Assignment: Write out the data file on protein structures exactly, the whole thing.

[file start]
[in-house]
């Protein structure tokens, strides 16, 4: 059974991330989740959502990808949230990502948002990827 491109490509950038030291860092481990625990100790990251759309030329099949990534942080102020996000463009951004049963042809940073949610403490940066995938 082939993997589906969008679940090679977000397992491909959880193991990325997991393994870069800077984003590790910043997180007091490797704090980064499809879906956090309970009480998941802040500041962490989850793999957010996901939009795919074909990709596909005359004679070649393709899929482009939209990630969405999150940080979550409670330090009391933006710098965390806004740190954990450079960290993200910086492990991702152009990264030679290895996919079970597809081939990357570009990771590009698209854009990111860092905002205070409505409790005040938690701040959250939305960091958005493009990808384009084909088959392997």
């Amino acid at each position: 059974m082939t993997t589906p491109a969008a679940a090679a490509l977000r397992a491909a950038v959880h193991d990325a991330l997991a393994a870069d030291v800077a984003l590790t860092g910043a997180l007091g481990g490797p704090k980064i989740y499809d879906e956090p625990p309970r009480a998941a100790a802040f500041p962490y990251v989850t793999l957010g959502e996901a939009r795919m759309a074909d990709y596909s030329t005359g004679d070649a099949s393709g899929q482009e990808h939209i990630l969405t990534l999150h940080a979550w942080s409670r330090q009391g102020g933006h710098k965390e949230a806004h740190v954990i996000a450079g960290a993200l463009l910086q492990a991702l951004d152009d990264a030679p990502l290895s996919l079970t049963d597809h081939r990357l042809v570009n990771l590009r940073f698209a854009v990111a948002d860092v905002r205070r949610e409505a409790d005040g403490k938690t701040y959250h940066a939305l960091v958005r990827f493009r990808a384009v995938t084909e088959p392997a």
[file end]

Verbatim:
[in-house]
């Protein structure tokens, strides 16, 4: 059974991330989740959502990808949230990502948002990827 491109490509950038030291860092481990625990100790990251759309030329099949990534942080102020996000463009951004049963042809940073949610403490940066995938 082939993997589906969008679940090679977000397992491909959880193991990325997991393994870069800077984003590790910043997180007091490797704090980064499809879906956090309970009480998941802040500041962490989850793999957010996901939009795919074909990709596909005359004679070649393709899929482009939209990630969405999150940080979550409670330090009391933006710098965390806004740190954990450079960290993200910086492990991702152009990264030679290895996919079970597809081939990357570009990771590009698209854009990111860092905002205070409505409790005040938690701040959250939305960091958005493009990808384009084909088959392997």
């Amino acid at each position: 059974m082939t993997t589906p491109a969008a679940a090679a490509l977000r397992a491909a950038v959880h193991d990325a991330l997991a393994a870069d030291v800077a984003l590790t860092g910043a997180l007091g481990g490797p704090k980064i989740y499809d879906e956090p625990p309970r009480a998941a100790a802040f500041p962490y990251v989850t793999l957010g959502e996901a939009r795919m759309a074909d990709y596909s030329t005359g004679d070649a099949s393709g899929q482009e990808h939209i990630l969405t990534l999150h940080a979550w942080s409670r330090q009391g102020g933006h710098k965390e949230a806004h740190v954990i996000a450079g960290a993200l463009l910086q492990a991702l951004d152009d990264a030679p990502l290895s996919l079970t049963d597809h081939r990357l042809v570009n990771l590009r940073f698209a854009v990111a948002d860092v905002r205070r949610e409505a409790d005040g403490k938690t701040y959250h940066a939305l960091v958005r990827f493009r990808a384009v995938t084909e088959p392997a």